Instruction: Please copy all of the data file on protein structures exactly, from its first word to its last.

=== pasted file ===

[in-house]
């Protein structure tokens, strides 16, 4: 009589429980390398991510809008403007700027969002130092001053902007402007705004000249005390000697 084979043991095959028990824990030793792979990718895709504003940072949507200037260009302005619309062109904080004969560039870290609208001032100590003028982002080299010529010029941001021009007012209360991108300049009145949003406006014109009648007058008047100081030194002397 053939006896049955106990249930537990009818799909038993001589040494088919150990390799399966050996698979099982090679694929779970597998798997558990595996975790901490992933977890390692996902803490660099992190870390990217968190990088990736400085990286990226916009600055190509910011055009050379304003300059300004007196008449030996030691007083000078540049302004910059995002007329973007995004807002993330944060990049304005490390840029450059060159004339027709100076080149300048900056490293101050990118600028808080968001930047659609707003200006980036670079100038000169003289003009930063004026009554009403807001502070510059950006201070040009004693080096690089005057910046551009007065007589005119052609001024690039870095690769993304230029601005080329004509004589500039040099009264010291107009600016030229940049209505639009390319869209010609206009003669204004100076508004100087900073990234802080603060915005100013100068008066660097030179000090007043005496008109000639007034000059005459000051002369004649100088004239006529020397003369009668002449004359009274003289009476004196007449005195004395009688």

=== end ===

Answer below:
[in-house]
């Protein structure tokens, strides 16, 4: 009589429980390398991510809008403007700027969002130092001053902007402007705004000249005390000697 084979043991095959028990824990030793792979990718895709504003940072949507200037260009302005619309062109904080004969560039870290609208001032100590003028982002080299010529010029941001021009007012209360991108300049009145949003406006014109009648007058008047100081030194002397 053939006896049955106990249930537990009818799909038993001589040494088919150990390799399966050996698979099982090679694929779970597998798997558990595996975790901490992933977890390692996902803490660099992190870390990217968190990088990736400085990286990226916009600055190509910011055009050379304003300059300004007196008449030996030691007083000078540049302004910059995002007329973007995004807002993330944060990049304005490390840029450059060159004339027709100076080149300048900056490293101050990118600028808080968001930047659609707003200006980036670079100038000169003289003009930063004026009554009403807001502070510059950006201070040009004693080096690089005057910046551009007065007589005119052609001024690039870095690769993304230029601005080329004509004589500039040099009264010291107009600016030229940049209505639009390319869209010609206009003669204004100076508004100087900073990234802080603060915005100013100068008066660097030179000090007043005496008109000639007034000059005459000051002369004649100088004239006529020397003369009668002449004359009274003289009476004196007449005195004395009688």